Supporters of equality for gays and lesbians are exulting in Wednesday's rulings by the Supreme Court, and we share in their celebration. Although the court did not rule, as we had hoped, that all prohibitions on same-sex marriage violate the Constitution, its invalidation of part of the Defense of Marriage Act dramatically advances the cause of marriage equality. So does its ruling that proponents of California's Proposition 8 lacked legal standing to challenge a federal judge's holding that the initiative was unconstitutional.
CALIFORNIA | LOCAL
May 2, 2013 | By Matthew Fleischer
In early April, while making the promotional rounds for "Oblivion," Morgan Freeman made an appearance on the “Ask Me Anything” section of the popular social news and entertainment website Reddit. For those unfamiliar with “Ask Me Anything," or AMA, the conceit is quite simple: a poster announces their presence in a message board-like setting, and anonymous fans and curiosity seekers from across the Internet ask them questions -- or ignore them entirely -- as they see fit. AMAs that catch on inevitably include some questions that are thoughtful and earnest, some that are rude and others just bizarre.
ENTERTAINMENT
November 22, 2012 | By Gary Goldstein
The sharp workplace comedy "Price Check" is a you-are-there slip-and-slide that follows a supermarket chain's pricing department exec whose life gets upended by a whirlwind new boss. Pete Cozy (Eric Mabius) would rather 9-to-5 it and spend time with his homemaker wife, Sara (Annie Parisse), and toddler son than climb the corporate ladder. But when live-wire - and uncensored toughie - Susan Felders (Parker Posey, flat-out terrific) swoops in from corporate to recharge the firm's ailing Long Island division, this not-quite "devil in Prada" promotes a reluctant Pete to be her trusty second.
BUSINESS
September 15, 2011 | By Walter Hamilton, Los Angeles Times
The Federal Reserve and four other central banks moved to inject billions of U.S. dollars into Europe's troubled banking system, giving a dose of confidence to investors who have grown worried about the ripple effects of the Greek debt crisis. The coordinated action is intended to give large European banks ample access to dollars, thus heading off the risk of a lending crunch that could gum up the credit markets and worsen the global economy. European banks, particularly in France, have had trouble raising dollars from U.S. investors and financial institutions, which are scared off by the Europeans' heavy exposure to Greece.
BUSINESS
August 16, 2011 | By Faye Fiore and Don Lee, Los Angeles Times
Barbara Ott works three days a week at a jewelry store in the heart of historic Leesburg. Her husband is in business development. Their two children are grown and their income is about as high as it's ever been. They figured that with the kids launched they'd be eating out more. Not so — only about twice a month these days. Vacation? Not this year. And the new upstairs carpeting will have to wait. Nothing says they can't indulge a little the way they had dreamed — except the feeling that things are bad and about to get worse.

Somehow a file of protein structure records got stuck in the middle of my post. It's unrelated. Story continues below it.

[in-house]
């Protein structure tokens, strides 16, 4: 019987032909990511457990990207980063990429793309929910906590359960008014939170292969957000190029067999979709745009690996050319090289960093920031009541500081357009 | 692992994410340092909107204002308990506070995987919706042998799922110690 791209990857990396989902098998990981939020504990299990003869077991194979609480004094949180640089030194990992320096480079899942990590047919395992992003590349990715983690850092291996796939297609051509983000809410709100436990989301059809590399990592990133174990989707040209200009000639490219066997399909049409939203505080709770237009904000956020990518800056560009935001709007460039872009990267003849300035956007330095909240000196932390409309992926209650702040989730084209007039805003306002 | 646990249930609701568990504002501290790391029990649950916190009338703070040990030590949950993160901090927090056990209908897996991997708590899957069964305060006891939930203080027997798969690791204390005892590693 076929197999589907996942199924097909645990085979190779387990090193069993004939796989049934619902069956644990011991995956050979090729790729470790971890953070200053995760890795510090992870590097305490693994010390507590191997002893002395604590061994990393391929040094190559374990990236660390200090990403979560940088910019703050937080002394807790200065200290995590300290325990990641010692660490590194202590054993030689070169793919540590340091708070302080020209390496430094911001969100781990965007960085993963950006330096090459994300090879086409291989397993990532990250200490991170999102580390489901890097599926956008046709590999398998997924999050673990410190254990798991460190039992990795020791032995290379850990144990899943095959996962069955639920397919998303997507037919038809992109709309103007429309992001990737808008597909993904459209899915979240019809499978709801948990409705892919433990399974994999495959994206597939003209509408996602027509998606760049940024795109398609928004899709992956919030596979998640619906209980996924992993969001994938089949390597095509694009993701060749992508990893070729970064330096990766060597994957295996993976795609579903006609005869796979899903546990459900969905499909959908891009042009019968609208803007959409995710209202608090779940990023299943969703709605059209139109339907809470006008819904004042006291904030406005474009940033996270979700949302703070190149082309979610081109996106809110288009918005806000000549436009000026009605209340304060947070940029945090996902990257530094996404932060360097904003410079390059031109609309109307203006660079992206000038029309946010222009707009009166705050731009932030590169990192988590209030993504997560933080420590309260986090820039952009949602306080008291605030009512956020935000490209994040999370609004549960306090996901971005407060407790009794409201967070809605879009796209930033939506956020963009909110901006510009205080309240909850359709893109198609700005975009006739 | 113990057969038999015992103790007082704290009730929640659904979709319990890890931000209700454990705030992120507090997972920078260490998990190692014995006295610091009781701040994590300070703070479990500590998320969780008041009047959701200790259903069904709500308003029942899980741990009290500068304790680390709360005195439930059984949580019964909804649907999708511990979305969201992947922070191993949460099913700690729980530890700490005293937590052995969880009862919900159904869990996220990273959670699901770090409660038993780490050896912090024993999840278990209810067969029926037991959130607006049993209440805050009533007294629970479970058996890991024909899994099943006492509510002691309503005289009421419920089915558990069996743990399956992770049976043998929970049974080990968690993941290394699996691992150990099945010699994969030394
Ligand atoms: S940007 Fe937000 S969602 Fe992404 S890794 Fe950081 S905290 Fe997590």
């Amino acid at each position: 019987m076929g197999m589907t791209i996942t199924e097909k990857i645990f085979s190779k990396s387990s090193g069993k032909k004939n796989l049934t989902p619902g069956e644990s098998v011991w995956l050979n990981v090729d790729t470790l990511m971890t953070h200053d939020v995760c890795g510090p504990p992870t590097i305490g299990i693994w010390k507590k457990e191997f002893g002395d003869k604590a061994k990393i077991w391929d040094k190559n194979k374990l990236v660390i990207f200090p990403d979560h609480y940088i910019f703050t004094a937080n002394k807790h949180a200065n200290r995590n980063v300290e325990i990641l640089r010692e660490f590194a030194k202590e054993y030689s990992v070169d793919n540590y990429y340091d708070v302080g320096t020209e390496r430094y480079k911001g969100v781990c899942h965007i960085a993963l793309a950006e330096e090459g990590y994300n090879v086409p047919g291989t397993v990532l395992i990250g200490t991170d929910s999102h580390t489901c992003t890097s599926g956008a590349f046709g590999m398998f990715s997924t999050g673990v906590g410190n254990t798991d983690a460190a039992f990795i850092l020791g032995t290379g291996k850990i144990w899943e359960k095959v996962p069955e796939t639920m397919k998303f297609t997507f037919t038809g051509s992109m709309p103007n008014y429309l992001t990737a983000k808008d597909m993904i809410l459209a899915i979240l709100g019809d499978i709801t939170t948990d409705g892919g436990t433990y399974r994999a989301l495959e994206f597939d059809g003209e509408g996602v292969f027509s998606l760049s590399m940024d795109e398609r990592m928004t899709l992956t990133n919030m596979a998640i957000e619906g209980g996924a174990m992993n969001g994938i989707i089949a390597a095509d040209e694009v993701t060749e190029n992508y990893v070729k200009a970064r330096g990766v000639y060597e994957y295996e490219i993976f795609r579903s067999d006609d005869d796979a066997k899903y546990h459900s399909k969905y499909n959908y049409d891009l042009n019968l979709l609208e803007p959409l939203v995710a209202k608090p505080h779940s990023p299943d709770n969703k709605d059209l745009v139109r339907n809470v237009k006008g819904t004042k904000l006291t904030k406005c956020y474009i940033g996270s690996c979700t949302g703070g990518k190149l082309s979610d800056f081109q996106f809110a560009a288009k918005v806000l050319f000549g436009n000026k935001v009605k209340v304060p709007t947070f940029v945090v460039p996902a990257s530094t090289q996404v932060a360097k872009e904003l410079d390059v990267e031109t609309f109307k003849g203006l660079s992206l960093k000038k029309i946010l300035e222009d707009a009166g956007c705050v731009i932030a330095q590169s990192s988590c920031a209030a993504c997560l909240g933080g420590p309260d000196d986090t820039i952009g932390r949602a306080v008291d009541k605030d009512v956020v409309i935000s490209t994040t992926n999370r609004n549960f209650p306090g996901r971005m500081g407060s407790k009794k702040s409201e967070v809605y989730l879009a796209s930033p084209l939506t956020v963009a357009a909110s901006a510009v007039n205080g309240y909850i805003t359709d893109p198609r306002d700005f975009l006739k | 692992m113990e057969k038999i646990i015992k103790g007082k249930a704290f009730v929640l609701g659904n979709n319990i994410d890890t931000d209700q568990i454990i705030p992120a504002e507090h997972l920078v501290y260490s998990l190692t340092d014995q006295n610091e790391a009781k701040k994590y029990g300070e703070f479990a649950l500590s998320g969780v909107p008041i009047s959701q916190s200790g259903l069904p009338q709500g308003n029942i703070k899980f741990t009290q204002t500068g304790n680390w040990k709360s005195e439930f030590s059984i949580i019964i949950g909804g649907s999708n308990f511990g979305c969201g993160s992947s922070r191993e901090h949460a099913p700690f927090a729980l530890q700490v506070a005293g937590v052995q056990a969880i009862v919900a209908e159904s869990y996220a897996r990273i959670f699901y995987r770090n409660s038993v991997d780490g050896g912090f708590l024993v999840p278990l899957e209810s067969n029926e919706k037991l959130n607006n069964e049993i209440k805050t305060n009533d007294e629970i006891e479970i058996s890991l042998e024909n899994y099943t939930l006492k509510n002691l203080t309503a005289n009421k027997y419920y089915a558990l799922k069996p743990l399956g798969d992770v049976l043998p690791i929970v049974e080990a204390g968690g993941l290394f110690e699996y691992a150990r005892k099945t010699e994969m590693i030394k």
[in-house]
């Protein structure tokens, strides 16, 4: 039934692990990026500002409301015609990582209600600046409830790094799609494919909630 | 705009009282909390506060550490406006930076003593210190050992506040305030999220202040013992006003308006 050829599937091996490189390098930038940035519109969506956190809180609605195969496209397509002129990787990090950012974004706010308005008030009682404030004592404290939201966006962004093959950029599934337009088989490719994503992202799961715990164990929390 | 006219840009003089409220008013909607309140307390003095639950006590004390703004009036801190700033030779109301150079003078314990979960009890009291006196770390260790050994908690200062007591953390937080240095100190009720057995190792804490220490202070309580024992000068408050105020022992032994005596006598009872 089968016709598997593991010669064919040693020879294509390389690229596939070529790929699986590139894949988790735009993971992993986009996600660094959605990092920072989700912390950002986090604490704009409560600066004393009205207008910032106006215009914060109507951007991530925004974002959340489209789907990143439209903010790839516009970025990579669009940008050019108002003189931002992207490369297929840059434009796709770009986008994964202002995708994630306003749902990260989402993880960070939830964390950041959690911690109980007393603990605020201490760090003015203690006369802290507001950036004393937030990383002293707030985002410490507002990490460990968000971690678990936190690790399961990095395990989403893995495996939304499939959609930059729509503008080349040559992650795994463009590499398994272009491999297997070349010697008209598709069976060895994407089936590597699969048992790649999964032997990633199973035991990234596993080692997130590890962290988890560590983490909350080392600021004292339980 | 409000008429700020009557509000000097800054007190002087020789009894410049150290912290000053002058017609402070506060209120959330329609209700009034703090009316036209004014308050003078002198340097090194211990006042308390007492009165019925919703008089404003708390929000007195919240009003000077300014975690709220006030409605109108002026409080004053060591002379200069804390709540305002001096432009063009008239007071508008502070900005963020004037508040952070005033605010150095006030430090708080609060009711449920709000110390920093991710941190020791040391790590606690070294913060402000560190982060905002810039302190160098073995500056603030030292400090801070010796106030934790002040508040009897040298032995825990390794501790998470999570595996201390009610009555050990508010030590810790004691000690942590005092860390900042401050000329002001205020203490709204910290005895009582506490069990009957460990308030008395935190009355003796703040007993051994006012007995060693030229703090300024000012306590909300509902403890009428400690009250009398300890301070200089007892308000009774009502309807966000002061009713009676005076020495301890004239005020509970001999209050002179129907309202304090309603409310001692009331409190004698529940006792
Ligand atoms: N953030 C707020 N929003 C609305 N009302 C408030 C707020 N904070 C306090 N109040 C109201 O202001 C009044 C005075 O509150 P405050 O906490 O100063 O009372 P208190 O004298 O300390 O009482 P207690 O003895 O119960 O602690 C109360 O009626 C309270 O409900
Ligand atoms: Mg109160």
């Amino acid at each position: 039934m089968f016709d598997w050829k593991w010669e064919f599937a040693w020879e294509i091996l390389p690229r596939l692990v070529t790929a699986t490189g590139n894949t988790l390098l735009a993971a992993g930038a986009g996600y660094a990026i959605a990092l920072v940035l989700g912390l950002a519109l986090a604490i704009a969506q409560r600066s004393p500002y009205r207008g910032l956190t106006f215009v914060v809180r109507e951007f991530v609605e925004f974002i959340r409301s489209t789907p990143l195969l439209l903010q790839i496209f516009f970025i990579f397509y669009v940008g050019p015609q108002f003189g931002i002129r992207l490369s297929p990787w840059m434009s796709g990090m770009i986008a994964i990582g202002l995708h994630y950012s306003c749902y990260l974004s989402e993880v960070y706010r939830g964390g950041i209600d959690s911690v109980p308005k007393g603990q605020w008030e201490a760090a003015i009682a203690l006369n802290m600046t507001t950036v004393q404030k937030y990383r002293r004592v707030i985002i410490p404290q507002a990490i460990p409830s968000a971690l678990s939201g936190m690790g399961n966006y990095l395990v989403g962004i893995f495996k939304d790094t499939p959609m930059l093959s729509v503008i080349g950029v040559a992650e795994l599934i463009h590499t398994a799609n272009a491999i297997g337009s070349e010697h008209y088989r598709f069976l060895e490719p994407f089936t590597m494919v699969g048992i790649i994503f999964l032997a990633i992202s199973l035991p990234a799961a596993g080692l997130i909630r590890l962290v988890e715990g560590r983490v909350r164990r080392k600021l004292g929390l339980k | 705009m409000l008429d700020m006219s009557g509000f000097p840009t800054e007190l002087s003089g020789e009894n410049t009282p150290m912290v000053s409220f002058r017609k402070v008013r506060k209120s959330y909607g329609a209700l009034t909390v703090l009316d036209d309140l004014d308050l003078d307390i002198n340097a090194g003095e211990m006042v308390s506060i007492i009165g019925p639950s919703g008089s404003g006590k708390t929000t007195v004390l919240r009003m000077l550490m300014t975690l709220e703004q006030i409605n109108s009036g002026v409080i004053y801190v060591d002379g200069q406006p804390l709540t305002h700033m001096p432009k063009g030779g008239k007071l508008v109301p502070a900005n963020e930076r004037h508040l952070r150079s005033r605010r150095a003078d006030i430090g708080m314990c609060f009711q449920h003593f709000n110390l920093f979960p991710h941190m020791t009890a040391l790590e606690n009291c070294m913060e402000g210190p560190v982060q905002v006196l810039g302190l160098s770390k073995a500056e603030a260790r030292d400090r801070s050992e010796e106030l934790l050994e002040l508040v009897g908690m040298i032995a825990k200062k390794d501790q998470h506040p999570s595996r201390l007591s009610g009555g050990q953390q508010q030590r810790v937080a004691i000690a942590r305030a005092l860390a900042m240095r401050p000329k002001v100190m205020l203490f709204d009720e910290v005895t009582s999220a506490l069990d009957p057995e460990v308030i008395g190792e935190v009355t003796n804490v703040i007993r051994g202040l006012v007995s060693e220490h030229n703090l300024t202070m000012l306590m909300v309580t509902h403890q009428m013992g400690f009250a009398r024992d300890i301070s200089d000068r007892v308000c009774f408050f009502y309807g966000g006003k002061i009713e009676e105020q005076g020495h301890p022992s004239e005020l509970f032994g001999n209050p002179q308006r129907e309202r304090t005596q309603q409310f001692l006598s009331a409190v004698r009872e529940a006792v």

OPINION
March 11, 2011 | By Shannon Beebe
It has become apparent that real piracy is far different from the lighthearted subject sometimes portrayed in popular culture, and the problem is growing much worse. Besides the tragic cost in lives, the U.S., many other nations and NATO spent roughly $2 billion combined last year to safeguard the busy international sea lanes off the Horn of Africa from Somali pirates. According to the International Maritime Bureau, "hijackings off the coast of Somalia accounted for 92% of all ship seizures last year," and the price tag does not include the costs of reallocating critical military resources.
BUSINESS
February 24, 2011 | By Alana Semuels and Ronald D. White, Los Angeles Times
Consumers are already seeing the fallout from turmoil in the Middle East and North Africa every time they fill their gas tanks. It's what they don't see that's the bigger worry for the U.S. economy. From the farm to the factory, businesses are facing higher costs to grow the nation's food, ship goods and manufacture products at a time when they're already cautious about hiring new employees or placing big orders. The added burden of sustained fuel price increases could slow the nation's already sluggish economic growth, analysts said.
OPINION
February 16, 2011 | By Ellen Lust
The popular uprisings in Tunisia and Egypt have inspired widespread dissent across the Middle East and left leaders desperately seeking to calm unrest in their own countries. Many regimes have increased subsidies and wages, with some even giving cash handouts. And they have coupled economic measures with political ones: promises to lift emergency rule in Algeria, suspension of proposed constitutional amendments that would extend the president's term in Yemen, a call for new Palestinian elections, and the appointment of a new prime minister in Jordan.